The ETWAS Leather belt is handmade right down to the hand hammered rivet. The brass buckle is hand patinaed, and the thick leather comes in Black or Brown so you can match your shoes, or your druthers.
Everytime we slide an ETWAS belt through our hands or belt loops, it's the little details that make us smile. The hammered copper rivet
isn't something you will find on a mass produced belt, and although it's neither stronger, nor weaker than one smashed by machine, we like the idea that our purchase encourages the use of hand tools.
Belt sizes are the actual measurement, from the center hole, and have 3 inches of adjustment in either direction. Not all pants waist sizes are quite as dimensionally honest as ETWAS, so it's best to take out a tape measure, put on your favorite pair of blue jeans or pants, and double check. All belts are 1-1/4" wide.
Made in Brooklyn, New York using hand tools.
We don't typically spend much time shopping high end menswear, so it was a real treat when Will Lisak visited our store to pick up a pair of Gramercy Holdfasts. Will is a leather worker whose company ETWAS produces hand crafted leather bags wallets and accessories. Production is done entirely by hand, by Will, and we quickly got to talking about hand tools, old castings and hand powered machinery.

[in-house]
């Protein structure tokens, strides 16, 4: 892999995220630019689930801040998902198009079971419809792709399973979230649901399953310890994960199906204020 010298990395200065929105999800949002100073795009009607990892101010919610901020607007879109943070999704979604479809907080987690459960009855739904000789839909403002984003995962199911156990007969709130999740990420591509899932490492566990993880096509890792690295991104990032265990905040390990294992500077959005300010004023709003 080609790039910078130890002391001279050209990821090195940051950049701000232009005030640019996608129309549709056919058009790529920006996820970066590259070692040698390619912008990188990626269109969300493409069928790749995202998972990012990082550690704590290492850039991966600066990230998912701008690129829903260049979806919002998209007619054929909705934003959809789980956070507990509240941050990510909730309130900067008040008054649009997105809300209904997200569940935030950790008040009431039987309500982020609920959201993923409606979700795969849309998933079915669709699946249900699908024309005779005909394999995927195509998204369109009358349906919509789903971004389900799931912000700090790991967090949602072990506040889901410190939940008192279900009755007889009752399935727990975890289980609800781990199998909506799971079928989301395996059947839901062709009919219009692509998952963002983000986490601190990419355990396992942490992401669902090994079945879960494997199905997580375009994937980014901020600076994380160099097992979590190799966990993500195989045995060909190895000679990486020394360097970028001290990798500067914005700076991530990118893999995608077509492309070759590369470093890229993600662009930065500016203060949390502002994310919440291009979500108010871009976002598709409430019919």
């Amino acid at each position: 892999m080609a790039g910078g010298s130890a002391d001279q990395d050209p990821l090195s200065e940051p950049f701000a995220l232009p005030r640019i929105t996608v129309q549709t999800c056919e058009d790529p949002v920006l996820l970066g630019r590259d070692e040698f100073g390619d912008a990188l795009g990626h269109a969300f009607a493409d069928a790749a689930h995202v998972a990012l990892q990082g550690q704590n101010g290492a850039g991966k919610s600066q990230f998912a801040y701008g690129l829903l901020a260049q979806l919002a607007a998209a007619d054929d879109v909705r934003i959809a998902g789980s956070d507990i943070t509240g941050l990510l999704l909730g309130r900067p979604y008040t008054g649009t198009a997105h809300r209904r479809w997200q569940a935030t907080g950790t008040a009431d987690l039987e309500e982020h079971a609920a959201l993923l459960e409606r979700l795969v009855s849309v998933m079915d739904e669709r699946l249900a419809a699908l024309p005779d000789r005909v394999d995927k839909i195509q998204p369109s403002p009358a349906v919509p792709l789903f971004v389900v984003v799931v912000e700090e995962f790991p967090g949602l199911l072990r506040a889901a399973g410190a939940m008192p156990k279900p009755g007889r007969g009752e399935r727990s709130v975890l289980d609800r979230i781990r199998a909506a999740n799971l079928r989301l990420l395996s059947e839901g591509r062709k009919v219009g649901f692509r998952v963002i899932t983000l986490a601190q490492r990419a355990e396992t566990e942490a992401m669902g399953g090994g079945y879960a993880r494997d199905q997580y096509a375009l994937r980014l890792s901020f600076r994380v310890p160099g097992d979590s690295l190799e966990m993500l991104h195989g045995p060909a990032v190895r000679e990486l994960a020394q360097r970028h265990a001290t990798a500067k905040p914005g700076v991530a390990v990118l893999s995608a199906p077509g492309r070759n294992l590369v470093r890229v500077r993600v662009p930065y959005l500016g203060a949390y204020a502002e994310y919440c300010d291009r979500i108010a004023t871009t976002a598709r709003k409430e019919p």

Will has crafted two special edition products for Tools for Working Wood, the #3 Tool Bag, and a heavy duty bill fold. Additionally we are carrying a card holder and these belts.
We are proud to support local New York businesses like ETWAS, especially ones involved in the hand tool movement.
"I graduated from school, the economy was bad and I didn't want to start work at a 9 to 5 for low pay, or be an intern somewhere. I didn't want to work for years towards a career that maybe wasn't going to be in the city I wanted to be in, or the kind of life I'd like to lead.
I wanted to be in a place that had a workshop, be it a rural place. A place where I have access to time, to make stuff. I was trying to find a way as a designer not to make just a product or work for a company and decorate the product, but to design the system.
I find that's the issue that affects our happiness now more than anything. How we're employed, if we're employed. The decisions employers make about labor.
So I thought as a designer, that's the issue I want to tackle; it's more the way things are done, and that things are being done that's important. So I called it ETWAS because it's the German word for "something" and I was inspired at the time by the Wiener Werkstatte and the Deutche Werkbund, or the kind of German idea of gesamptkunstwerk, like this workshop where everything is designed and everything is a piece of the art and not just the thing that's being made.
It's more about the way it's done, and finding something I could make in that manner was the thing, and that's why I called it something. But it was finding the thing to be done that was made sense, but it was the way of doing it that was the design statement."
-Will Lisak, founder and craftsman ETWAS Project